Starbucks CEO: Affordable Care Act No Excuse to Cut Benefits

Starbucks_Affordable_Care_Act_logo_marcopakoThere have been plenty of stories recently about employers that have used the Affordable Care Act (also referred to as Obamacare) as an excuse for cutting workers’ hours. UPS, the Hamilton (NJ) School District and the city of Long Beach, Calif. have all attributed employee cutbacks to the health care reform that is due to take effect next year.

But count on Starbucks CEO Howard Schultz to buck the trend.

Schultz, who has often been referred to as a bit of a maverick, announced on Monday that he had no intention of cutting employees’ benefits or hours as a result of the ACA.

“Starbucks will continue maintaining benefits for partners and won’t use the new law as an excuse to cut benefits or lower benefits for its workers,” Schultz told Reuters in a phone interview.

The ACA will require employers of 50 or more employees to provide health care for those working 30 hours or more a week. Employers that don’t cover their employees can be subject to fines – an issue that some employers feel shouldn’t be enforced.

Schultz pointed out however, that the Affordable Care Act will have little effect on Starbucks, which is already providing health care benefits to part-time employees that work 20 hours or more a week.

Starbucks_Affordable_Care_Act_Mission_DistThe company, which reported annual earnings of $13.3 billion in 2012, reportedly spends more on health care than it does on coffee, a priority that Schultz has strongly supported in the past.

In fact, when a Starbucks shareholder recently urged Schultz to drop insurance for same-sex partners, he reminded the investor that he was free to sell his stocks if he didn’t agree with Starbucks’ employment policies.

But in the interest of accuracy, while there have been some companies that have cut employee hours in fear of having to pay for health care, a study by the Center for Economic Policy Research (CEPR) refutes that trend.

A study conducted last month found that the numbers didn’t match the hype. Only about 10,000 businesses would actually be affected by the health care requirement, and only about .6 percent of the work force actually worked between 26 and 29 hours in the last year – pointing to the fact that the number of part-time workers since 2012 has remained essentially the same. Therefore, the analysis concluded, while it may appear that there have been a lot of companies reporting cutbacks due to approaching Affordable Care Act enrollment deadlines, there has actually been little change.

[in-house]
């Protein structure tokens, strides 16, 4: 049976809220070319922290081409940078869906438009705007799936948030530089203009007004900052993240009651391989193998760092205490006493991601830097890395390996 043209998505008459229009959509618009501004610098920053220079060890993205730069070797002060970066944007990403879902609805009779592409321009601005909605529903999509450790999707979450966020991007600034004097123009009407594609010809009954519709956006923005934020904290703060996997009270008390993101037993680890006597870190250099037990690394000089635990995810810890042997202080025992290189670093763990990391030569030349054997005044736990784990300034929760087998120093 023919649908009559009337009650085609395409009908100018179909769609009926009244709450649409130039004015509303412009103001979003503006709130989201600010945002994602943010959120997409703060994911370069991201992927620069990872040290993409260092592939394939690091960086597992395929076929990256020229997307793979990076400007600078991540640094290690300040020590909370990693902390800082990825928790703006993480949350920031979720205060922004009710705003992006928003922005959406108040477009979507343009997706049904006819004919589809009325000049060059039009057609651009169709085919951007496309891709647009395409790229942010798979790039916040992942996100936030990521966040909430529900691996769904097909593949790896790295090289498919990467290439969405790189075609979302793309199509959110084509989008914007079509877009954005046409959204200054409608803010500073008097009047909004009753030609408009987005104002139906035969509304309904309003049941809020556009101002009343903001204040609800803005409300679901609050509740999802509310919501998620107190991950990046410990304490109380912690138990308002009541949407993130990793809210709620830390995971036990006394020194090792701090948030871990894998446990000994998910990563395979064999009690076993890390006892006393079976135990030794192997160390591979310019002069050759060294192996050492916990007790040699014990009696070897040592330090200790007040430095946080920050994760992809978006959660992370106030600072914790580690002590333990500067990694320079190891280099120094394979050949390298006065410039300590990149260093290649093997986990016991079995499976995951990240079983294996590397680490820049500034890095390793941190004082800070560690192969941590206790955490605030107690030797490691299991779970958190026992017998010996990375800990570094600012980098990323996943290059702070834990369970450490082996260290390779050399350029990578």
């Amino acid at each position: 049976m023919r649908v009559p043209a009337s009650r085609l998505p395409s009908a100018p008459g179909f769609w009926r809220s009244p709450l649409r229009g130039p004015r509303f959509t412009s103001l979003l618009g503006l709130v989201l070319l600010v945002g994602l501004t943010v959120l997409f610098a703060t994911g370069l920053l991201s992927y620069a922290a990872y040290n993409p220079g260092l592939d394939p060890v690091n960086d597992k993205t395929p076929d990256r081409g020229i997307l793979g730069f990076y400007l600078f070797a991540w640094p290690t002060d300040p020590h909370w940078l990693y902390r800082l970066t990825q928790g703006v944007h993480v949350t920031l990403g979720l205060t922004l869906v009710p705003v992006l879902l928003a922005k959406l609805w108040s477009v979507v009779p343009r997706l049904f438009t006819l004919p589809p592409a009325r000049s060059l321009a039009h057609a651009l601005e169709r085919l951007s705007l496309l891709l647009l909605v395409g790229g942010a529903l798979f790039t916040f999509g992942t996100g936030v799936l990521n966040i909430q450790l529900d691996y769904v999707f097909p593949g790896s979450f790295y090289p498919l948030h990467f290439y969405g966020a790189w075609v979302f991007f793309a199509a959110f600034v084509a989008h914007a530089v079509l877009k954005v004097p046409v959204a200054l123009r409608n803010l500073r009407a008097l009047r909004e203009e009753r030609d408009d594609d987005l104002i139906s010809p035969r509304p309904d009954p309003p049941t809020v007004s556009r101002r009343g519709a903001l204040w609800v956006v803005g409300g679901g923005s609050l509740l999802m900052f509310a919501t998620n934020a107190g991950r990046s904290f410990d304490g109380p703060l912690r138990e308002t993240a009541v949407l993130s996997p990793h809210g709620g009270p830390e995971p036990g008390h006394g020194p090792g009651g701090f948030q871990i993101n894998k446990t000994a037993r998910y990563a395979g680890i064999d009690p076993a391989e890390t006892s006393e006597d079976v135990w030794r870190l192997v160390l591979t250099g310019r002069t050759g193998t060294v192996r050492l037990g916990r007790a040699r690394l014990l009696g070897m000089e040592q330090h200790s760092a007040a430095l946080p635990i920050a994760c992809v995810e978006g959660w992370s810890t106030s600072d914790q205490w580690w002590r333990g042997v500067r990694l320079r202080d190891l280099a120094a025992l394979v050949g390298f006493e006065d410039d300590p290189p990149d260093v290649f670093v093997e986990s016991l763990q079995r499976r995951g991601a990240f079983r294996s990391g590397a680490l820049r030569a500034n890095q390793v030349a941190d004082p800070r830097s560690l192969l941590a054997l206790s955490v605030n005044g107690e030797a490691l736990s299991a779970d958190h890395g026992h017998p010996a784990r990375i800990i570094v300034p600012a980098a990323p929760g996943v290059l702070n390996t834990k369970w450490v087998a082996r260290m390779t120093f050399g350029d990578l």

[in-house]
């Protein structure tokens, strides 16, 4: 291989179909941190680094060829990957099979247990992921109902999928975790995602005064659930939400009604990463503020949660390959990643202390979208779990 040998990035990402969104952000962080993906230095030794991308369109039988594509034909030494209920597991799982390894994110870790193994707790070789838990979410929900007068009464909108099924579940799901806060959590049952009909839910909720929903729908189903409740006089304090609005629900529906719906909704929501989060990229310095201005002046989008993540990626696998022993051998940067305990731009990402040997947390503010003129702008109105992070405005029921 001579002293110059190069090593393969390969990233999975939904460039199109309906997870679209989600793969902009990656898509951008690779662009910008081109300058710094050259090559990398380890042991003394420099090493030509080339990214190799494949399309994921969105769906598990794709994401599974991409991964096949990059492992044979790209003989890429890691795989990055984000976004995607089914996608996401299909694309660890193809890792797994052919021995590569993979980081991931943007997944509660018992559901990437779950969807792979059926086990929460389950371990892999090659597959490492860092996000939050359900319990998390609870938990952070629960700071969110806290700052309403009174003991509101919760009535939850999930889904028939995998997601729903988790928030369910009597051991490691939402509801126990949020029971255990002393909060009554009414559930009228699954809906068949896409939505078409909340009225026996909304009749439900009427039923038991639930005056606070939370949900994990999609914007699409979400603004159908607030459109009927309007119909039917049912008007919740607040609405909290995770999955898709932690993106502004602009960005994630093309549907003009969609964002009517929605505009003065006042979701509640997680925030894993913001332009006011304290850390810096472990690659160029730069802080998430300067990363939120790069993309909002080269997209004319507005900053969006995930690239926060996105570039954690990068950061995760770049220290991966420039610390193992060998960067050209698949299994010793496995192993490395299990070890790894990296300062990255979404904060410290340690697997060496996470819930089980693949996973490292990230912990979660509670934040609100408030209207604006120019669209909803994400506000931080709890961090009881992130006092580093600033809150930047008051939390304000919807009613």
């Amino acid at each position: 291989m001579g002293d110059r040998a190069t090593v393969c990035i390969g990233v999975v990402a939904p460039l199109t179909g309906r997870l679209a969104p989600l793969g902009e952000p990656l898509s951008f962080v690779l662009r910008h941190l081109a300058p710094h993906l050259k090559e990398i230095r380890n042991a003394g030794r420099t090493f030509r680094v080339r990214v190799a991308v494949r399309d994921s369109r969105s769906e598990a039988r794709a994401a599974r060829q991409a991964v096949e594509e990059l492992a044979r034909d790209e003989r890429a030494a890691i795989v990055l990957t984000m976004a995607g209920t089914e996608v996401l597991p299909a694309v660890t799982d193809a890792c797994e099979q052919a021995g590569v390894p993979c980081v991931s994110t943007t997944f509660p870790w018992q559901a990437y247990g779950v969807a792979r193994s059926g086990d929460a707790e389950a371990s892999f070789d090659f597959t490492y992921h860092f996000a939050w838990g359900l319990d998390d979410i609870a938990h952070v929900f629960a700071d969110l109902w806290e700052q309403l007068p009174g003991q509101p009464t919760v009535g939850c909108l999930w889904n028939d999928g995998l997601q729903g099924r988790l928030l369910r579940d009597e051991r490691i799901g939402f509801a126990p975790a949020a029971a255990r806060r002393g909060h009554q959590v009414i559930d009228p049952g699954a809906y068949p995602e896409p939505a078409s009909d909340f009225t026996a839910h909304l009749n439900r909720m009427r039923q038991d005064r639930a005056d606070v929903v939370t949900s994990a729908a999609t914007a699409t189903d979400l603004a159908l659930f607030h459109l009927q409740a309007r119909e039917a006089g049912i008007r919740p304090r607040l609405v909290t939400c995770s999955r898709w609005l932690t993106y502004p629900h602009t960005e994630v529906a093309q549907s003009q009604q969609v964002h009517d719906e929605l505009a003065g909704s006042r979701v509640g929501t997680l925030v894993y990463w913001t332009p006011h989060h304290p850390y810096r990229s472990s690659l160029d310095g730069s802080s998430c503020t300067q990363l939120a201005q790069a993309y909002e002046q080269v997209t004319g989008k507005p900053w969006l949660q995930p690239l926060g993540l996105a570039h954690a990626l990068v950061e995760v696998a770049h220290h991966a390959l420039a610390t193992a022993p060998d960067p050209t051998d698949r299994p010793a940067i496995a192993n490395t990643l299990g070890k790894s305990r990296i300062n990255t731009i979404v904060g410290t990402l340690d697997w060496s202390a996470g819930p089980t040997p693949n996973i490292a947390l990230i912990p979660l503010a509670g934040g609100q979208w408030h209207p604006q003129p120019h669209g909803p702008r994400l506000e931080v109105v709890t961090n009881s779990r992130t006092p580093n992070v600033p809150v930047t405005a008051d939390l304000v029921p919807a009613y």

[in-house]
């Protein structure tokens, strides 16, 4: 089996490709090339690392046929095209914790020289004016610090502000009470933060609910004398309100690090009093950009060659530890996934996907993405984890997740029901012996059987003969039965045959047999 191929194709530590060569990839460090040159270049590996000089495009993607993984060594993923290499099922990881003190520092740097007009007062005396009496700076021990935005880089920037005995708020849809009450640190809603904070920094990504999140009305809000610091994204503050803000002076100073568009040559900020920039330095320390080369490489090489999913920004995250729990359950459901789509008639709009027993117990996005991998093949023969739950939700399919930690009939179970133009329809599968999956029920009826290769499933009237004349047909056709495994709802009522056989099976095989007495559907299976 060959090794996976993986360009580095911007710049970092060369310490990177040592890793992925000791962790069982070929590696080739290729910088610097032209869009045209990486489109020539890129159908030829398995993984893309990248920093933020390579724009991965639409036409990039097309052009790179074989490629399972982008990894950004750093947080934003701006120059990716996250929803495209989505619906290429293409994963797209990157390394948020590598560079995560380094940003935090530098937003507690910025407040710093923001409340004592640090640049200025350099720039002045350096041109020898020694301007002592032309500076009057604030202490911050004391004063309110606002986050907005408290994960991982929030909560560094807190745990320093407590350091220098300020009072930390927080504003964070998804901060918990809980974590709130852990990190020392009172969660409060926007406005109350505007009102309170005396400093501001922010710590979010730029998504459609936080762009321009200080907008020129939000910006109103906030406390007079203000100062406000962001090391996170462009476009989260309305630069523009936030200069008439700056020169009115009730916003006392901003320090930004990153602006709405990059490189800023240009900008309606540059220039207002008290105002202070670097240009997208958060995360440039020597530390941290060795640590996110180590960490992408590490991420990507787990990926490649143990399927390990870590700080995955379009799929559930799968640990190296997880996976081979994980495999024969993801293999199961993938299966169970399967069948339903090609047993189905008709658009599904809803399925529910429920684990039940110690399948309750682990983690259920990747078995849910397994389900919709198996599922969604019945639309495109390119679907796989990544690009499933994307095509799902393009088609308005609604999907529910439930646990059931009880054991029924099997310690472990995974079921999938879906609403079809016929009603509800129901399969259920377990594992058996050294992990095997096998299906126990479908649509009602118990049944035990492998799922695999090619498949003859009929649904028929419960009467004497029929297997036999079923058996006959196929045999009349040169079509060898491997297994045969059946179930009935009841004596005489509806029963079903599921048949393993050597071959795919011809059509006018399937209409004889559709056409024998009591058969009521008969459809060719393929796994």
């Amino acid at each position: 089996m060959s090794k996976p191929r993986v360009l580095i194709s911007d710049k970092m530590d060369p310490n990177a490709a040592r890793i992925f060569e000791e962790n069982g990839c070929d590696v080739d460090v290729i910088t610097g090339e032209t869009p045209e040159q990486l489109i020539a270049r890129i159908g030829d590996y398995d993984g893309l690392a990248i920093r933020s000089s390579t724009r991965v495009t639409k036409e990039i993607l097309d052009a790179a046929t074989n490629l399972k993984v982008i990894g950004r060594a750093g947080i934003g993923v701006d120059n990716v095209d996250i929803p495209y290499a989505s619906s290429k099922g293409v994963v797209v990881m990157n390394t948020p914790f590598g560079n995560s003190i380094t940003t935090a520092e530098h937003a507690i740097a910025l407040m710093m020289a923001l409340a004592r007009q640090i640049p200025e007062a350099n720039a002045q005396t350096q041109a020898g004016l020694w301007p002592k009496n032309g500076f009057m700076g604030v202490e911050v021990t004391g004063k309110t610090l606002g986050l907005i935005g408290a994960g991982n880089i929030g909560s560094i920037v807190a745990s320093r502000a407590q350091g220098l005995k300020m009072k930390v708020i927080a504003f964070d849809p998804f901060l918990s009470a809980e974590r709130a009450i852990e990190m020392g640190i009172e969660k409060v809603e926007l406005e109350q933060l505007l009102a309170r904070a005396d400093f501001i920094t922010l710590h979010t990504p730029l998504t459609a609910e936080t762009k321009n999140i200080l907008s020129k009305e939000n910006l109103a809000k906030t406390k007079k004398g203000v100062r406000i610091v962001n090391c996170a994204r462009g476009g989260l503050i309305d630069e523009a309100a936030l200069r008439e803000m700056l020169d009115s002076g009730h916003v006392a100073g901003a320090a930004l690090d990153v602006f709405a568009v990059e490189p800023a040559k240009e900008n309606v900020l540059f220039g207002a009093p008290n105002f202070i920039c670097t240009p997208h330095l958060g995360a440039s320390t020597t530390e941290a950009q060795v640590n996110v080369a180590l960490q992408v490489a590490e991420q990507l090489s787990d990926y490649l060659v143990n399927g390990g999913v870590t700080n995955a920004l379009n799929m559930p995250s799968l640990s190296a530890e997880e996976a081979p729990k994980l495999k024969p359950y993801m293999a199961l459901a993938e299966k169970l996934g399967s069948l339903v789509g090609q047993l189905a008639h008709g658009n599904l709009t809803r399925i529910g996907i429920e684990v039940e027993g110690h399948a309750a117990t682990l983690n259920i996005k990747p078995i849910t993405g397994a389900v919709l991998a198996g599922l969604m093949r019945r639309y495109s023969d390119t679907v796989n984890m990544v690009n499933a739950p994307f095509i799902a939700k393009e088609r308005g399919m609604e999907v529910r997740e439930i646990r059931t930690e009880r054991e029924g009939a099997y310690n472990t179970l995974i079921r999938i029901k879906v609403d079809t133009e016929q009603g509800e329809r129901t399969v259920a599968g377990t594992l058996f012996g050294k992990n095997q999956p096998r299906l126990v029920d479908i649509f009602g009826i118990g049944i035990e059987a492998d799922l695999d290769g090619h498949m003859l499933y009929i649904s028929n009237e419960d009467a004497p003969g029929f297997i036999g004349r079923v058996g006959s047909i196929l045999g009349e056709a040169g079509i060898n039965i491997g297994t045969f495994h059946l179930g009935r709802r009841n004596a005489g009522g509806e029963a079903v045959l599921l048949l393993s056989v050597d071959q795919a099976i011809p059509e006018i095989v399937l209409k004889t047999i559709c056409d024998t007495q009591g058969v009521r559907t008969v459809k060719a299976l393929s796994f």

“Since most firms in this category already provide coverage voluntarily, it is difficult to believe that requiring the remaining firms to provide coverage or pay a penalty would create such an onerous burden,” the CEPR concluded in a recent statement.

Photo of  Starbucks logo courtesy of marcopako

Photo of Starbucks store in Mission District courtesy of Amit Patel

Jan Lee

Jan Lee is a former news editor and award-winning editorial writer whose non-fiction and fiction have been published in the U.S., Canada, Mexico, the U.K. and Australia. Her articles and posts can be found on TriplePundit, JustMeans, and her blog, The Multicultural Jew, as well as other publications. She currently splits her residence between the city of Vancouver, British Columbia and the rural farmlands of Idaho.

4 responses

  1. At the risk of sounding overly simplistic, this is just the kind of spine we need in a CEO! It is time that shared stakeholder value (not just shareholder value) take the lead. If you don’t like what a company (whose stock you own) is doing in the name of social, environmental and fiscal sustainability, then sell your share!

    “In fact, when a Starbucks shareholder recently urged Schultz to drop
    insurance for same-sex partners, he reminded the investor that he was
    free to sell his stocks if he didn’t agree with Starbucks’ employment policies.”

    Kudos to Schultz.

  2. That is good news, that Starbucks will be sticking with their business model of putting the employee first in this instance.

    Even if this is the case, where less businesses than expected are dropping health coverage, I wonder if we might still see a large leap away from employer plans for other reasons. If we look at the way they are calculating this it seems MANY people will be eligible for tax subsidies on the plans.
    See more information on being eligible for tax credits:

    This makes me think that quite a few people might leave employer coverage if it is a bit on the pricier side now, especially for their dependents.

    1. Hi Grant. Yes, I agree: It will be interesting to see what the result is of ACA, as things shake out next year (and the year following). It’s good to see when CEOs are willing to stand up for what they believe in face of (some) opposition.

      Thanks for writing!

  3. When you have $13 billion dollars of annual profits to play with Obamacare is not a problem, but the vast majority of small businesses don’t have that luxury…… Hats off to Mr. Schultz though – he is a compassionate enterpreneur and thought leader – and his always positive employees reflect the pay-off.

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